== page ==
Tobacco use is widely recognized as the most important preventable cause of death and disease in the world today. In most countries its use is synonymous with cigarette smoking, but in some tobacco is more frequently used in other forms. The health consequences of cigarette smoking and other forms of tobacco use encompass a wide spectrum of diseases including cancers of the mouth, larynx, lung, pharynx and oesophagus; diseases of the heart, circulatory system and lungs; and if used during pregnancy, adverse effects on the foetus. Even second hand passive smoking is shown to cause and influence the risks of diseases. Tobacco control in any country, however, is not simply a health problem. It has major implications for economics, agriculture, law and individual and social behaviour. Therefore, tobacco control must involve a multidimensional, multidisciplinary approach. In this volume, the issue of tobacco control is addressed from many points of view by leading international experts in clinical medicine, public health, biostatistics and behavioural sciences, agriculture, law and policy analysis. The articles provide an in depth overview of the various topics central to the theme of tobacco control. This constitutes a valuable resource work on a subject of increasing concern, containing state-of-the-art reviews, original research papers, and thought provoking articles.19th and early 20th centuries, dental snuff was used to relieve toothache and neuralgia, to cure bleeding gums and scurvy, to preserve and whiten teeth and to prevent tooth decay ... Antispitting laws were passed in New York and Philadelphia in 1896 and in Toronto, Canada, in 1904 (9). ... Further estimates indicate that the total annual costs for health care (diagnosis and treatment) for tobacco-relatedanbsp;...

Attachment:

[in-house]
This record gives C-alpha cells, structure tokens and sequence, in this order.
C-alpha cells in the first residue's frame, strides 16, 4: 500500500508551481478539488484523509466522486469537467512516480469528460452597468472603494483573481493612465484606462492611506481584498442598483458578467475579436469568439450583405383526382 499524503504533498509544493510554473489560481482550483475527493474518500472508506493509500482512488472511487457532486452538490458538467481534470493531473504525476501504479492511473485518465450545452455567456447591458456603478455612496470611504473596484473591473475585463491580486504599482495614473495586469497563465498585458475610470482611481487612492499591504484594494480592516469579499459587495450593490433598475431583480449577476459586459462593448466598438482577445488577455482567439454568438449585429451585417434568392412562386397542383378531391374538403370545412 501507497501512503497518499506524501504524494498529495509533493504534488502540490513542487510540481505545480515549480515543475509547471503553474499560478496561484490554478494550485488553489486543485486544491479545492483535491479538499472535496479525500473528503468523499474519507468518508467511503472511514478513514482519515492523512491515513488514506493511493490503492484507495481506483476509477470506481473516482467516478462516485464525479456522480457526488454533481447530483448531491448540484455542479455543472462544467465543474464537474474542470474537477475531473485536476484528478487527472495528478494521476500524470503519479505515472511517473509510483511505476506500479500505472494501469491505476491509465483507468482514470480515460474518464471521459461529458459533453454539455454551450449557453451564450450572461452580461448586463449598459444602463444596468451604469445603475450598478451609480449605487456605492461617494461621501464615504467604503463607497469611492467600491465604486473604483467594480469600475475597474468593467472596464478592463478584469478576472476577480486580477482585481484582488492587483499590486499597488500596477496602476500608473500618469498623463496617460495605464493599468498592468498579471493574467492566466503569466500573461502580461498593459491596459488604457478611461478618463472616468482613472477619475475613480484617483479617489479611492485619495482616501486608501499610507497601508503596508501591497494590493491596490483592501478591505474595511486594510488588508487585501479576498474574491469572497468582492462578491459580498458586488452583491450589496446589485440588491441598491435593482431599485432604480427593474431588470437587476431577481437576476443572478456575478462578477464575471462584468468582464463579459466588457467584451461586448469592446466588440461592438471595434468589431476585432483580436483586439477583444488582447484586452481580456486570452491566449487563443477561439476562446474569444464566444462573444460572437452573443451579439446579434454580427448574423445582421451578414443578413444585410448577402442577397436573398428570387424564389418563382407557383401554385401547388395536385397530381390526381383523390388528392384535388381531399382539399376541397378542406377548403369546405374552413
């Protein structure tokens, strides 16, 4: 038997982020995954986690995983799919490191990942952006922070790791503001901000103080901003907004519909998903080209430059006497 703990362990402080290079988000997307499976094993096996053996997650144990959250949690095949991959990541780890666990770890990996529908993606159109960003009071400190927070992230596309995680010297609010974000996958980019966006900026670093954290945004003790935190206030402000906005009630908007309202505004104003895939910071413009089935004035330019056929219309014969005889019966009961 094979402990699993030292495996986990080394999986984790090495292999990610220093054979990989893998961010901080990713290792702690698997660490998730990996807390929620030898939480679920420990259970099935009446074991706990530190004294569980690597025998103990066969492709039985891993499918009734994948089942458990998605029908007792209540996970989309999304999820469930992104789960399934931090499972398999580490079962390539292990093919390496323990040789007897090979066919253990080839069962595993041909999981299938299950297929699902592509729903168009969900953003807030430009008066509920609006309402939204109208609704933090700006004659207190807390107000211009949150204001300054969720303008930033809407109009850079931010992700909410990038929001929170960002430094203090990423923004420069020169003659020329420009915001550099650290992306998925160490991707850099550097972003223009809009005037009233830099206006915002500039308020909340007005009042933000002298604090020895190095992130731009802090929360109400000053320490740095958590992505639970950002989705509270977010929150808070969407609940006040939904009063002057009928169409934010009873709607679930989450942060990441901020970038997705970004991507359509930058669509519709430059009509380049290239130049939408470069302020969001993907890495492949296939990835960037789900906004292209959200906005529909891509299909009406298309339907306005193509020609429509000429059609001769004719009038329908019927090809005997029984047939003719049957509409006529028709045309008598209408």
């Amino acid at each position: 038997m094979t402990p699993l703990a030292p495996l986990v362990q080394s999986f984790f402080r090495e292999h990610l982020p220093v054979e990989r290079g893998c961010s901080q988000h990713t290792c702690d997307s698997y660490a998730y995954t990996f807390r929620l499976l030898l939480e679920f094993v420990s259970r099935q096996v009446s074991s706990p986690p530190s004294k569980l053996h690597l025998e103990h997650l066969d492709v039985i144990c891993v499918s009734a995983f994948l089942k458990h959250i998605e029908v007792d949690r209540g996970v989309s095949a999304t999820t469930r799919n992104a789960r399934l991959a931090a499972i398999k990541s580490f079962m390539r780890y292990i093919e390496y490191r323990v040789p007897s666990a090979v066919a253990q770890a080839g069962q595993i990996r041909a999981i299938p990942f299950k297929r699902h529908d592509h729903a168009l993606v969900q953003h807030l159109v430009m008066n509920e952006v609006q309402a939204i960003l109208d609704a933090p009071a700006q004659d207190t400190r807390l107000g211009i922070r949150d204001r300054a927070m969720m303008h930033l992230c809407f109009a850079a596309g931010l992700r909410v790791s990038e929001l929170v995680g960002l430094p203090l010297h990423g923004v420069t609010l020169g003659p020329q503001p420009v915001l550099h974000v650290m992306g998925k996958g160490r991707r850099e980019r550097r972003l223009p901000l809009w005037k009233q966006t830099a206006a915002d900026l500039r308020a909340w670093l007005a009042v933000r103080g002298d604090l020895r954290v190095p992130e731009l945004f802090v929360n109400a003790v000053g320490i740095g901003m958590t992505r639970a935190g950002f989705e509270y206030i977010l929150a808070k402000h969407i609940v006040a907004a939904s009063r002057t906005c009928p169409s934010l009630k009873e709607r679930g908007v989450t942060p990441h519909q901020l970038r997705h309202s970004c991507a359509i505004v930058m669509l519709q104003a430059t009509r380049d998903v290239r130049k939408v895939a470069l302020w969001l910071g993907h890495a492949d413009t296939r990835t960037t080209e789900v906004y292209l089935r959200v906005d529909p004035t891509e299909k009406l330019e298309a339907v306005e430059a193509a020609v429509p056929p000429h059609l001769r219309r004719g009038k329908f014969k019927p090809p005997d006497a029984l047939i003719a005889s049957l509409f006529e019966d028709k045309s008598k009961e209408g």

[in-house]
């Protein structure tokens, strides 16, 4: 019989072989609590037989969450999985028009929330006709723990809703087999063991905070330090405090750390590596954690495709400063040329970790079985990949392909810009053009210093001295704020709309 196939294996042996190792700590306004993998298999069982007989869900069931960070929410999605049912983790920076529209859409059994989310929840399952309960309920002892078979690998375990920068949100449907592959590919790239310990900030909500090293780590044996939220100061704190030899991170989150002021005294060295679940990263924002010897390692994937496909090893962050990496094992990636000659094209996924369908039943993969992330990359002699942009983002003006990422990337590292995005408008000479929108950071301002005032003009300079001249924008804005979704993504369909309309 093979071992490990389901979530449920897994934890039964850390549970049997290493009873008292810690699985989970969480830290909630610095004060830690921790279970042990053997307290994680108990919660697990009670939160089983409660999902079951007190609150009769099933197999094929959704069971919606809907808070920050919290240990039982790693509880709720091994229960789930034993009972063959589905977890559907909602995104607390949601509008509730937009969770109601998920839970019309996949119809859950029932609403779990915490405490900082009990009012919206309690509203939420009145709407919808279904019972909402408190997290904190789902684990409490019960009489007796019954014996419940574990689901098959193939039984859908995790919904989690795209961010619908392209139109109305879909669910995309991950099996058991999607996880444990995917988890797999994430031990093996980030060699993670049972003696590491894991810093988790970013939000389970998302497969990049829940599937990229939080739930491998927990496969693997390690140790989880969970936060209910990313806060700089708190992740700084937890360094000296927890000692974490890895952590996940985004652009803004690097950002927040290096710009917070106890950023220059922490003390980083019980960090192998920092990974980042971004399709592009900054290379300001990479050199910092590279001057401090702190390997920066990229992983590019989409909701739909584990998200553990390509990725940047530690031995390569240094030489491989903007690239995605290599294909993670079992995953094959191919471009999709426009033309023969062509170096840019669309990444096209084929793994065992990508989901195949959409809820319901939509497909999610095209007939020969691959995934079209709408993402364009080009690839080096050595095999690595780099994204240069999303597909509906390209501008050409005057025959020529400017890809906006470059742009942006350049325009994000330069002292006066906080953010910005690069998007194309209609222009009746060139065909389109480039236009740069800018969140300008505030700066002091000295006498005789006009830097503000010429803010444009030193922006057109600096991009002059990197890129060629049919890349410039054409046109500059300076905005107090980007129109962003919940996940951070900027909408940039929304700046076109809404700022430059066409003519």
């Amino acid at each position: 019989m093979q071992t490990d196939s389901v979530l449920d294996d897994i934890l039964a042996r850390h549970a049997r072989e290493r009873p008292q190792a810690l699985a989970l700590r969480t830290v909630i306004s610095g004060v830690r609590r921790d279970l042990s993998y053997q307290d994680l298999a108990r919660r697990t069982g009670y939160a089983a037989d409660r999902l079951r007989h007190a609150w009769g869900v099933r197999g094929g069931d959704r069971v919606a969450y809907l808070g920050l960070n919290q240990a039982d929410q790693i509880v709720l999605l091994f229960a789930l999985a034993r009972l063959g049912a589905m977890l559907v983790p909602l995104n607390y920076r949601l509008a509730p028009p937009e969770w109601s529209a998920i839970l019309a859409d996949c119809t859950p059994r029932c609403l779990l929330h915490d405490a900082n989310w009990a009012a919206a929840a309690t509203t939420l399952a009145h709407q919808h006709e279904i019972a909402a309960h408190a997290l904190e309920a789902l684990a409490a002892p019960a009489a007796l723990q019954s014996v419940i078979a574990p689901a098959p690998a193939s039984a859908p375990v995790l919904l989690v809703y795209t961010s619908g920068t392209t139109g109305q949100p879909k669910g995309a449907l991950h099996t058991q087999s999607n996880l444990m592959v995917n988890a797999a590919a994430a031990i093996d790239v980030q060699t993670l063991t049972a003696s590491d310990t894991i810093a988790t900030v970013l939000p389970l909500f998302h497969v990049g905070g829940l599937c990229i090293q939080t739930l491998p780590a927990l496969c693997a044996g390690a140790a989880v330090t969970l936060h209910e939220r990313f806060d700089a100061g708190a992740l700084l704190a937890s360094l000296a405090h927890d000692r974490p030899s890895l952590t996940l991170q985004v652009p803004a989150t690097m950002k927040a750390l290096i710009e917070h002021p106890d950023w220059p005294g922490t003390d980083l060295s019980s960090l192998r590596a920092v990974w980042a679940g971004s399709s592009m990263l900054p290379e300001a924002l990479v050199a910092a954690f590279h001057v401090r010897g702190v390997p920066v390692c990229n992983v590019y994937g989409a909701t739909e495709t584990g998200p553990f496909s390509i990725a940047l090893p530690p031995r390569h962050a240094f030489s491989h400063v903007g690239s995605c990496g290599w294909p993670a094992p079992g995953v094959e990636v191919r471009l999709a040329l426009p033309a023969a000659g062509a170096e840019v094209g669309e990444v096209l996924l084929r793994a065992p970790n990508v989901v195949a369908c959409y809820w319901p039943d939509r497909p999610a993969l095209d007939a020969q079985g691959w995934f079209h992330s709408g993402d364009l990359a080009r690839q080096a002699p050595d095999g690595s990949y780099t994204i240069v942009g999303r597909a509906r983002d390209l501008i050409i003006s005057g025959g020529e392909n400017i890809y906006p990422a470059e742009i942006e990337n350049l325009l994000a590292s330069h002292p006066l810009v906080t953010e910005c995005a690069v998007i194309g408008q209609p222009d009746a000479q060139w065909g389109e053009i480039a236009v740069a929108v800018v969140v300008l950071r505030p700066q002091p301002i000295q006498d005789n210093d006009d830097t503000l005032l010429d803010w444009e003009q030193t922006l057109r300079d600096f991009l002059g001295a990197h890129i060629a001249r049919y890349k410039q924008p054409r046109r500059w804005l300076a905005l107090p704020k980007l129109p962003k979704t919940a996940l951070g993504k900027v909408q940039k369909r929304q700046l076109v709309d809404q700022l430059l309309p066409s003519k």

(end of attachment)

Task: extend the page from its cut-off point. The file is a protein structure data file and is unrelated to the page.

|Title||:||Control of Tobacco-related Cancers and Other Diseases|
|Author||:||Prakash C. Gupta, James E. Hamner|
|Publisher||:||Prakash C. Gupta - 1992|